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What Is Breakthrough Thinking?

By Ray Hawk
Updated Feb 07, 2024
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Breakthrough thinking is a type of structured problem solving that is halfway between free association and brainstorming, and planned approaches to finding new solutions through controlled goal setting and creative trial-and-error. Businesses attempt to employ breakthrough thinking to gain a competitive advantage over their rivals or to develop new products and services to take profits to a new level. The underlying motivation is to find dramatic solutions to overcoming current limitations instead of incremental ones.

Revolutionary insight is popularly known as a "eureka moment" or the eureka effect, named after the Greek scientist Archimedes of 200 BC, who, as legend states, discovered a method for measuring the volume of irregular shapes while sitting in his bath. Cicero, the famed Roman philosopher of the period 100 BC, later referred to the principle as "afflatus" or inspiration, which was believed to be a divine gift from the gods. The 20th century Nobel Laureate Ilya Prigogine's study of complex systems and irreversibility has led to the scientific understanding that breakthrough thinking is based on natural states of change and decay in open systems with free energy, such as people and companies that have for a time unlimited potential to grow.

In the past decades of the 1980s and 1990s, western business culture often encouraged a type of group problem solving known as brainstorming, which was seen as a way to come up with revolutionary methods of thinking outside of current organizational structures and procedures. Often, customers were consulted in the process as well to see what they thought of potential new products or ideas. The problem with the methodology was that it proved to be too vague and unstructured. Ideas were either too radical to suggest and implement, or based on current knowledge that would only result in small and rather meaningless changes. Customers often had no valuable input, as they were being asked to speculate on things the company hadn't yet done and which didn't fit within its standard operating procedures (SOP).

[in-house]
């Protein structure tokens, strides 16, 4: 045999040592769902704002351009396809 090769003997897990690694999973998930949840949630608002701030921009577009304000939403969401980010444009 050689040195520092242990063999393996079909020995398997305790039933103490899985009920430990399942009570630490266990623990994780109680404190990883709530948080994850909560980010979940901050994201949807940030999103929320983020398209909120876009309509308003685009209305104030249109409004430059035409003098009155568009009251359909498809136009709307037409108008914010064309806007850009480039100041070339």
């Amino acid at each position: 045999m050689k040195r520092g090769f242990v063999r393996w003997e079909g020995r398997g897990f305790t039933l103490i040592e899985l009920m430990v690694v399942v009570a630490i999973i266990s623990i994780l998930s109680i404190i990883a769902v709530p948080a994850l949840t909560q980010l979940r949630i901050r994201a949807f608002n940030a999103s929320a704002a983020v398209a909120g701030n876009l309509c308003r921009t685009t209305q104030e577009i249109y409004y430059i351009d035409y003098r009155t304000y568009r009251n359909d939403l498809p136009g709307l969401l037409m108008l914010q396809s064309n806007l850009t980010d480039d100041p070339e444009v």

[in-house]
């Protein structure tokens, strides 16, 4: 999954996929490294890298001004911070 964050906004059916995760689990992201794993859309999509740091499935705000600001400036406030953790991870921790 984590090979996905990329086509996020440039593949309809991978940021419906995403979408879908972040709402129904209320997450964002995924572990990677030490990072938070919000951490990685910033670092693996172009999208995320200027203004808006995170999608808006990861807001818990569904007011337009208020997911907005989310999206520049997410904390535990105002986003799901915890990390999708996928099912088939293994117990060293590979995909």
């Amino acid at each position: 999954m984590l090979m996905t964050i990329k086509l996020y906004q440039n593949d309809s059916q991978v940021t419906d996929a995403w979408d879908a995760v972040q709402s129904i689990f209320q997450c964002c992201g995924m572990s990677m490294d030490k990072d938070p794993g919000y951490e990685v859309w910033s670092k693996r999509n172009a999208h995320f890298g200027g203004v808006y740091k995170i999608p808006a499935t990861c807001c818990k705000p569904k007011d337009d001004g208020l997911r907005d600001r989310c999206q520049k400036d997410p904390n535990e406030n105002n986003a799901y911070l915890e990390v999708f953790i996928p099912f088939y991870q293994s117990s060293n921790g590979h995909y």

In analyzing the results of failures in the use of brainstorming, three major flaws in the process were seen. Individuals put together in groups tended to make less of an effort to come up with ideas than they would on their own, through an effect known as social loafing. Peer pressure within the group also stifled the level of radical solutions to problems that would come to mind but not be proposed, known as evaluation apprehension. Production blocking was another significant limitation, where a small number of individuals would dominate the group, and block others from actively participating.

The approach of breakthrough thinking attempts to get around all of these failures by defining limits and then encouraging innovative thinking based upon those limits. First, it identifies known problems that are serious for the business, but which are seldom discussed openly due to the company culture or a perceived hopelessness about changing the situation, such as the chief cause of customer complaints. Next, it depersonalizes the discussion by focusing entirely on known business quirks to gather new insights, such as how the company's products may be used by some customers in unexpected but beneficial ways. To prevent production blocking, group sizes are limited to four individuals, where the mix of people is chosen based on the likelihood that everyone will participate in the discussion.

Defining the parameters of breakthrough thinking are the first concrete steps in making any progress. These involve assuming that the problem is unique so that new solutions will be sought instead of old ones, and looking for the underlying cause of the problem. Thinking beyond the limits of the current problem by estimating what will happen when its solved, and how it will change the business in the future, is also seen as instrumental in coming up with a sudden realization that will actually work. The whole process is also based on making sure that accurate information exists beforehand and that everyone is involved in finding a solution. As well, its also important to set deadlines for implementation, or breakthrough thinking has a way of drifting back into brainstorming with no specific end game or goal in sight.

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